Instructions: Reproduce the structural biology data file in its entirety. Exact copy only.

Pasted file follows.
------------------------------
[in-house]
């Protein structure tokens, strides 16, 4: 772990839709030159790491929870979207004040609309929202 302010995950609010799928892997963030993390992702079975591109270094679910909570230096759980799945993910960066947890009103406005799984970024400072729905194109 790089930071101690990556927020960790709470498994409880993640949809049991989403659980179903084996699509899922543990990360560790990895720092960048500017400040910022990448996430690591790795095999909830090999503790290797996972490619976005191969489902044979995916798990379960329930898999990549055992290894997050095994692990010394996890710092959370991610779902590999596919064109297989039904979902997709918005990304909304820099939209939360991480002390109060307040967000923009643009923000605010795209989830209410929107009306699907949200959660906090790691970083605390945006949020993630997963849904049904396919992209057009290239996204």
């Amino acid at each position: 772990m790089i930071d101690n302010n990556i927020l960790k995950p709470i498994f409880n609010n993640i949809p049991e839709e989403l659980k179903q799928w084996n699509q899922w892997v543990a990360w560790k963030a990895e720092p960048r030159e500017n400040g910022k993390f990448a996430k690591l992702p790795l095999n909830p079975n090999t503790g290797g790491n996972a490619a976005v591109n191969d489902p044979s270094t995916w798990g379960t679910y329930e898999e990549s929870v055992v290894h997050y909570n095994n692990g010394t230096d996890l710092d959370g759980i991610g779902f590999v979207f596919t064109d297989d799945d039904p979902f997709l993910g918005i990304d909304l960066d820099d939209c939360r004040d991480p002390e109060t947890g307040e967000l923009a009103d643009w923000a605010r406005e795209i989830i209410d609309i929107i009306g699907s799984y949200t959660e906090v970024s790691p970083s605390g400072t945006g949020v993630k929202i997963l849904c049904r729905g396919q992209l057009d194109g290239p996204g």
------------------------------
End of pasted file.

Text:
[in-house]
């Protein structure tokens, strides 16, 4: 772990839709030159790491929870979207004040609309929202 302010995950609010799928892997963030993390992702079975591109270094679910909570230096759980799945993910960066947890009103406005799984970024400072729905194109 790089930071101690990556927020960790709470498994409880993640949809049991989403659980179903084996699509899922543990990360560790990895720092960048500017400040910022990448996430690591790795095999909830090999503790290797996972490619976005191969489902044979995916798990379960329930898999990549055992290894997050095994692990010394996890710092959370991610779902590999596919064109297989039904979902997709918005990304909304820099939209939360991480002390109060307040967000923009643009923000605010795209989830209410929107009306699907949200959660906090790691970083605390945006949020993630997963849904049904396919992209057009290239996204």
């Amino acid at each position: 772990m790089i930071d101690n302010n990556i927020l960790k995950p709470i498994f409880n609010n993640i949809p049991e839709e989403l659980k179903q799928w084996n699509q899922w892997v543990a990360w560790k963030a990895e720092p960048r030159e500017n400040g910022k993390f990448a996430k690591l992702p790795l095999n909830p079975n090999t503790g290797g790491n996972a490619a976005v591109n191969d489902p044979s270094t995916w798990g379960t679910y329930e898999e990549s929870v055992v290894h997050y909570n095994n692990g010394t230096d996890l710092d959370g759980i991610g779902f590999v979207f596919t064109d297989d799945d039904p979902f997709l993910g918005i990304d909304l960066d820099d939209c939360r004040d991480p002390e109060t947890g307040e967000l923009a009103d643009w923000a605010r406005e795209i989830i209410d609309i929107i009306g699907s799984y949200t959660e906090v970024s790691p970083s605390g400072t945006g949020v993630k929202i997963l849904c049904r729905g396919q992209l057009d194109g290239p996204g």